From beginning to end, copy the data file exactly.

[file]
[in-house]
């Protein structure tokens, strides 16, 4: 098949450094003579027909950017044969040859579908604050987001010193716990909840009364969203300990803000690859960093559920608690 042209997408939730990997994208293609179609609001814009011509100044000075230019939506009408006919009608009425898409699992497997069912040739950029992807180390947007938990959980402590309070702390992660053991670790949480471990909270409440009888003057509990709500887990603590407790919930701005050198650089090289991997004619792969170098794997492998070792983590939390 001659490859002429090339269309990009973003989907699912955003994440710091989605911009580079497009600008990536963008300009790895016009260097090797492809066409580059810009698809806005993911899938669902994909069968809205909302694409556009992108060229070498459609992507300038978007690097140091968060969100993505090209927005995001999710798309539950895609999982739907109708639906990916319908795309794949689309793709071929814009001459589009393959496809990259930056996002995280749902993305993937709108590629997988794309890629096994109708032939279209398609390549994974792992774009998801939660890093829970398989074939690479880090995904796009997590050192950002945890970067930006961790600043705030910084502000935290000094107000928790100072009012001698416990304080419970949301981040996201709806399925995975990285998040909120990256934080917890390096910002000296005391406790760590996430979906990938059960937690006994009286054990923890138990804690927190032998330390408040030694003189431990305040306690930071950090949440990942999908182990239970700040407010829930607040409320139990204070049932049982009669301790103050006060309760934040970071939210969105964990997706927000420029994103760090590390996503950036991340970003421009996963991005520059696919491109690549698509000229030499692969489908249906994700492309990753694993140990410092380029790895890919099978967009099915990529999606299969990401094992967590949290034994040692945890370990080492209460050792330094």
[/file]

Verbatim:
[in-house]
């Protein structure tokens, strides 16, 4: 098949450094003579027909950017044969040859579908604050987001010193716990909840009364969203300990803000690859960093559920608690 042209997408939730990997994208293609179609609001814009011509100044000075230019939506009408006919009608009425898409699992497997069912040739950029992807180390947007938990959980402590309070702390992660053991670790949480471990909270409440009888003057509990709500887990603590407790919930701005050198650089090289991997004619792969170098794997492998070792983590939390 001659490859002429090339269309990009973003989907699912955003994440710091989605911009580079497009600008990536963008300009790895016009260097090797492809066409580059810009698809806005993911899938669902994909069968809205909302694409556009992108060229070498459609992507300038978007690097140091968060969100993505090209927005995001999710798309539950895609999982739907109708639906990916319908795309794949689309793709071929814009001459589009393959496809990259930056996002995280749902993305993937709108590629997988794309890629096994109708032939279209398609390549994974792992774009998801939660890093829970398989074939690479880090995904796009997590050192950002945890970067930006961790600043705030910084502000935290000094107000928790100072009012001698416990304080419970949301981040996201709806399925995975990285998040909120990256934080917890390096910002000296005391406790760590996430979906990938059960937690006994009286054990923890138990804690927190032998330390408040030694003189431990305040306690930071950090949440990942999908182990239970700040407010829930607040409320139990204070049932049982009669301790103050006060309760934040970071939210969105964990997706927000420029994103760090590390996503950036991340970003421009996963991005520059696919491109690549698509000229030499692969489908249906994700492309990753694993140990410092380029790895890919099978967009099915990529999606299969990401094992967590949290034994040692945890370990080492209460050792330094």